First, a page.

“Sorry! I’m on the Trump train,” he told me. “Thanks though, and good luck with the election!”

“You, too!” I returned.

In the middle of a presidential cycle that increasingly feels like an apocalypse, it was an amazing moment. I probably don’t agree with that man on much, but ultimately, he just wants what’s best for his family.

It’s a good reminder that through all the acrimony of the election, there are real people on the other side.  

Of course, I had weird conversations, too. But despite all that, it was an immensely gratifying day.  As my husband and I were finishing up the last few streets of our second canvassing packet, we heard music in the distance. Like a reward for our hard work, an ice cream truck pulled up. Frank and I devoured ice cream, and then drove back to Boston.

Serendipitous ice cream! Photo by me, used with permission.

In a frustrating election like this, it felt really good to actually do something. I felt less helpless and more engaged in our actual democratic process. I felt like I had a say in what will happen to our country, even for just a day.

Query, my partner, agreed with me. “There are so many ways to help,” he said. “[People] can drive people if they have a car. They can open their homes for community events. 'I have work and school and you do, too, so let’s work together and do what we can to help out.'”

I know a lot of you might feel cynical about politics as this election drags on.

But the system wants you to be cynical because then you don’t get a voice, and the status quo continues.

The truth is that the real work of politics, the stuff that wins elections, isn’t exciting. It’s walking around. It’s registering people to vote. It’s knocking on doors. It’s listening to people. It’s mundane but deeply fulfilling. And it’s desperately important.

Connections Academy

Wylee Mitchell is a senior at Nevada Connections Academy who started a t-shirt company to raise awareness for mental health.

True

Teens of today live in a totally different world than the one their parents grew up in. Not only do young people have access to technologies that previous generations barely dreamed of, but they're also constantly bombarded with information from the news and media.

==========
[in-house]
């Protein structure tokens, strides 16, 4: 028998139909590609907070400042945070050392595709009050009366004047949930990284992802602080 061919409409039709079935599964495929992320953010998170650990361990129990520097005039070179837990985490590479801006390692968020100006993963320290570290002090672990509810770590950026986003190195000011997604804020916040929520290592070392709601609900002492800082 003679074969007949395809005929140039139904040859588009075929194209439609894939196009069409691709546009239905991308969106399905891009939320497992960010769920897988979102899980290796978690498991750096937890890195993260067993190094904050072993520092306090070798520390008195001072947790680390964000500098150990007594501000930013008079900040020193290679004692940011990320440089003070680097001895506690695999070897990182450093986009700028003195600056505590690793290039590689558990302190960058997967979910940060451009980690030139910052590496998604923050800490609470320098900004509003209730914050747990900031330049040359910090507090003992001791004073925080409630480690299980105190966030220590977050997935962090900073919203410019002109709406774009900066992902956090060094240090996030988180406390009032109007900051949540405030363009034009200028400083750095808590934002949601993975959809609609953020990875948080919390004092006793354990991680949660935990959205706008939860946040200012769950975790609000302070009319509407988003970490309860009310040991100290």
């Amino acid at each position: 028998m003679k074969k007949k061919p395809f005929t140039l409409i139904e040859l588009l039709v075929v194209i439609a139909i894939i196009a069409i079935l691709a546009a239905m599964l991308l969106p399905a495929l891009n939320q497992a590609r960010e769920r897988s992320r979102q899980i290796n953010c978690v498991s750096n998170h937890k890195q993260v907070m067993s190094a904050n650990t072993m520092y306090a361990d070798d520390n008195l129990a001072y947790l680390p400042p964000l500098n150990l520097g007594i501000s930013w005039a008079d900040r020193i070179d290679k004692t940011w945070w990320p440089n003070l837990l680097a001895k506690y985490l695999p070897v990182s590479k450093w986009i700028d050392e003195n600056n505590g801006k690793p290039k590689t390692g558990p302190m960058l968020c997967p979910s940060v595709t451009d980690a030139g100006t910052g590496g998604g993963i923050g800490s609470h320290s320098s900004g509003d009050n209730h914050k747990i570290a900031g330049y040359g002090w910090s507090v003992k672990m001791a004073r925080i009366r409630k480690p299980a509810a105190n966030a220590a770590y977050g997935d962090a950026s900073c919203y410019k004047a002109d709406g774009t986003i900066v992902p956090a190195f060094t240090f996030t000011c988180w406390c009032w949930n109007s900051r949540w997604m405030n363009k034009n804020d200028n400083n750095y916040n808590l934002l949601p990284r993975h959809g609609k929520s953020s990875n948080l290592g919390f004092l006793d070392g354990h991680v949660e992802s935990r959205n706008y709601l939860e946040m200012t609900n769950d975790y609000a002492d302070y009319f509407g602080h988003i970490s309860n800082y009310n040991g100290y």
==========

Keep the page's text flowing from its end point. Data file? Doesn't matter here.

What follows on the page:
Today’s youth are also living through a pandemic that has created an extra layer of difficulty to an already challenging age—and it has taken a toll on their mental health.

According to Mental Health America, nearly 14% of youths ages 12 to 17 experienced a major depressive episode in the past year. In a September 2020 survey of high schoolers by Active Minds, nearly 75% of respondents reported an increase in stress, anxiety, sadness and isolation during the first six months of the pandemic. And in a Pearson and Connections Academy survey of US parents, 66% said their child felt anxious or depressed during the pandemic.

However, the pandemic has only exacerbated youth mental health issues that were already happening before COVID-19.

“Many people associate our current mental health crisis with the pandemic,” says Morgan Champion, the head of counseling services for Connections Academy Schools. “In fact, the youth mental health crisis was alarming and on the rise before the pandemic. Today, the alarm continues.”

Mental Health America reports that most people who take the organization’s online mental health screening test are under 18. According to the American Psychiatric Association, about 50% of cases of mental illness begin by age 14, and the tendency to develop depression and bipolar disorder nearly doubles from age 13 to age 18.

Such statistics demand attention and action, which is why experts say destigmatizing mental health and talking about it is so important.

“Today we see more people talking about mental health openly—in a way that is more akin to physical health,” says Champion. She adds that mental health support for young people is being more widely promoted, and kids and teens have greater access to resources, from their school counselors to support organizations.

Parents are encouraging this support too. More than two-thirds of American parents believe children should be introduced to wellness and mental health awareness in primary or middle school, according to a new Global Learner Survey from Pearson. Since early intervention is key to helping young people manage their mental health, these changes are positive developments.